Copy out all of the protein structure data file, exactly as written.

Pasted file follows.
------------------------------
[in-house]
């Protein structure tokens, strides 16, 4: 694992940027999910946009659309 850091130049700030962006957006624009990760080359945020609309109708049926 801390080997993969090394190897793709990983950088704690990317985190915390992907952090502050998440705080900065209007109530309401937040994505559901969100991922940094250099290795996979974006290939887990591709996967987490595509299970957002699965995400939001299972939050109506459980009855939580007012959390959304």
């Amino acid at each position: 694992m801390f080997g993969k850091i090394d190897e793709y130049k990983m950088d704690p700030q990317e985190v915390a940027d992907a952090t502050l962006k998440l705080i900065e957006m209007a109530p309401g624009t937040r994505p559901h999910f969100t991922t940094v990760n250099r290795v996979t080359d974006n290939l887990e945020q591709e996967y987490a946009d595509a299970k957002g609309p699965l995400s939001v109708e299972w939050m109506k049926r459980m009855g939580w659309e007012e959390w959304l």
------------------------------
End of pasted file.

[in-house]
């Protein structure tokens, strides 16, 4: 694992940027999910946009659309 850091130049700030962006957006624009990760080359945020609309109708049926 801390080997993969090394190897793709990983950088704690990317985190915390992907952090502050998440705080900065209007109530309401937040994505559901969100991922940094250099290795996979974006290939887990591709996967987490595509299970957002699965995400939001299972939050109506459980009855939580007012959390959304």
């Amino acid at each position: 694992m801390f080997g993969k850091i090394d190897e793709y130049k990983m950088d704690p700030q990317e985190v915390a940027d992907a952090t502050l962006k998440l705080i900065e957006m209007a109530p309401g624009t937040r994505p559901h999910f969100t991922t940094v990760n250099r290795v996979t080359d974006n290939l887990e945020q591709e996967y987490a946009d595509a299970k957002g609309p699965l995400s939001v109708e299972w939050m109506k049926r459980m009855g939580w659309e007012e959390w959304l």